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Once-staid sector gets some technological spark

Fidelity's Global Telecommunications Fund aims to tap world's fast-growing desire for mobile devices

Telecommunications used to be a dull sector of the stock market. Investors collected a nice dividend and relied upon steady stock gains, while consumers maintained a land-line phone and maybe a cable television service.

Dividends and share-price gains are still part of the landscape, of course. But you can no longer call the sector dull.

With cellphones, smart phones and tablet computers now roaming the globe amid fierce competition among providers, the telecommunications sector is at the centre of a profound shift in technology.

The Fidelity Global Telecommunications Fund offers a one-stop option for Canadian investors who want exposure to the sector. According to Lipper Research, the fund has returned 21.3 per cent over the past 12 months and 3.8 per cent over the past five years, to the end of June.

As the name of the fund implies, it looks beyond the usual suspects in Canada and has turned its gaze to international operators.

Among its top 10 holdings at the end of May: AT&T Inc. (United States), Vodafone Group PLC (Britain), China Mobile Ltd. (Hong Kong), Deutsche Telekom AG (Germany), MTN Group Ltd. (South Africa) and Telefonica SA (Spain).

"Some sectors lend themselves extremely well to global themes," said Aditya Shivram, who manages the fund. "Global themes permeate through the telecom world."

Look at smart phones as an example. Mr. Shivram pointed out that U.S. and Canadian consumers took to BlackBerrys, iPhones and other models very quickly, with about 50 per cent of cellphone subscribers now using such a device.

In Europe, the penetration rate lags at about 30 per cent. And in South Korea and Japan, it is even less - meaning that subscribers in these countries have some catching up to do.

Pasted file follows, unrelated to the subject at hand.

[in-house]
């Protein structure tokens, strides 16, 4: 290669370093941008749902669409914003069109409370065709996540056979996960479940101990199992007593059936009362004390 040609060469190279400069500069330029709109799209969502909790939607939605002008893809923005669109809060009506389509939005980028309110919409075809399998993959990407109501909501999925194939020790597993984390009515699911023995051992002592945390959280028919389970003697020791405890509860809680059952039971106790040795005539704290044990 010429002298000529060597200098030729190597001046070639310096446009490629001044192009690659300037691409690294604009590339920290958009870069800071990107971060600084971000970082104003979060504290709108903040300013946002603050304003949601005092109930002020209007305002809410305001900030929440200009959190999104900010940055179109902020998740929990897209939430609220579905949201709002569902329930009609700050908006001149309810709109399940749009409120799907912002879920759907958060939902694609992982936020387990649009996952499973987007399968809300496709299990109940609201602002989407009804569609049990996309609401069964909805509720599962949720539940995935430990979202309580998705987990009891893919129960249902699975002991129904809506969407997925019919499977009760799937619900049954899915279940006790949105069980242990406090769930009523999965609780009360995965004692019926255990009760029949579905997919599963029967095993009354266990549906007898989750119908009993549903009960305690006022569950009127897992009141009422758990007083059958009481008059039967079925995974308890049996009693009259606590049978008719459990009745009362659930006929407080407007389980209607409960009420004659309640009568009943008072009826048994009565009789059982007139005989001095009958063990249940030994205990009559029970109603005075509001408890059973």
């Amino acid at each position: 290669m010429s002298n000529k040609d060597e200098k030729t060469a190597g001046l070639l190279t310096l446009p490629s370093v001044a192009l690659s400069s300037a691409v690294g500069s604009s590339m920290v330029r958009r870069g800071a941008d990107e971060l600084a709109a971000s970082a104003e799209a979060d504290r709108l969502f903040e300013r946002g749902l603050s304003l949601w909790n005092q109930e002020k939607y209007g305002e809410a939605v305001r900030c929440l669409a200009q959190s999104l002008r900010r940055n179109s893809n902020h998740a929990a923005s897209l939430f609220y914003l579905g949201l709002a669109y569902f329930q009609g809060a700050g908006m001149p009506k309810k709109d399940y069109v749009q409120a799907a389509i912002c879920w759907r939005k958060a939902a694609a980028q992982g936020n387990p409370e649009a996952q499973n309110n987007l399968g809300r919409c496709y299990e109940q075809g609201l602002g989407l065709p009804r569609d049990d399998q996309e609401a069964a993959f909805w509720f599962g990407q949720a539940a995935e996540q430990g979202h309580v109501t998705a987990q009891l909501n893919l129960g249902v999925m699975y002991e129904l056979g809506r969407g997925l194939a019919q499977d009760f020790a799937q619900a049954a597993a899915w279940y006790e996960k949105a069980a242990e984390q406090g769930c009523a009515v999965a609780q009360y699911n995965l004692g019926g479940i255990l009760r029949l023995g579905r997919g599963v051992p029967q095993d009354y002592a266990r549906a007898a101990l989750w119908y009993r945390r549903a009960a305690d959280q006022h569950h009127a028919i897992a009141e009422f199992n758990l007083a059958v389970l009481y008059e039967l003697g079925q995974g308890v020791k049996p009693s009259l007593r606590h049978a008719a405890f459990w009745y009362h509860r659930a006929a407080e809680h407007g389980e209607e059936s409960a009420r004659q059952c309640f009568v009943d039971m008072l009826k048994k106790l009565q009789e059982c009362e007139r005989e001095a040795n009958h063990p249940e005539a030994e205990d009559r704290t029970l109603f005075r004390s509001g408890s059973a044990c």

"We know how this story plays out," he said. "The popularity of smart phones, especially with [Google's] Android now being a very credible operating system, is significant. We're going to get to 60- to 80-[per-cent] penetration within the next two to three years."

At the same time, the way these global themes play out in countries can vary widely owing to local regulations and competitive environments, which can either inhibit or encourage the profitability of telecommunications firms.

But the advantage of a global fund is that it can pick and choose among the most attractive regions in the world, where the business environment is good for telecommunications companies.

The Fidelity fund is by no means confined to the smart phone theme, either, but really looks at three equally weighted themes.

Besides smart phones, it has also embraced the theme of mobile telecommunications operators in emerging markets, where growth is expected to be strong over the next three to five years.

The fund has a relatively heavy exposure to emerging markets, with an 11.5-per-cent weighting, according to Lipper.

It has also bet big on infrastructure assets as a way to tap into the fact that households are devouring telecom bandwidth as they add things such as iPads and gaming consoles.

"The number of concurrent devices that are going to consume bandwidth within the house is just exploding," Mr. Shivram said.

But is this a good time to invest?

Mr. Shivram points to a number of advantages in the sector. Price-to-earnings ratios are typically among the lowest in the stock market, suggesting a compelling valuation.

At the same time, telecom companies are fairly resilient to economic setbacks because consumers tend to hold onto their communications devices even when times are bad.

The strong dividends also help. Globally, telecom firms have an average yield of about 5 per cent, which is attractive at the best of times but especially compelling when interest rates are so low.

"If you step back and say that you're looking for a 10- to 12-per-cent total return a year, then getting 5 per cent from a dividend means that you are not as reliant on earnings upgrades and earnings coming through as you would be if you were looking at a company that paid virtually no dividends," Mr. Shivram said.

While low valuations and big dividends can imply sluggish growth, the fund manager believes that you can find good opportunities in markets where the smart phone theme translates into profits and the expansion of tablet computer use is unfolding at a blistering pace.

"I think you're going to see decent growth, which is not reflected by the current valuations," he said.

© 2007 The Globe and Mail. All rights reserved.

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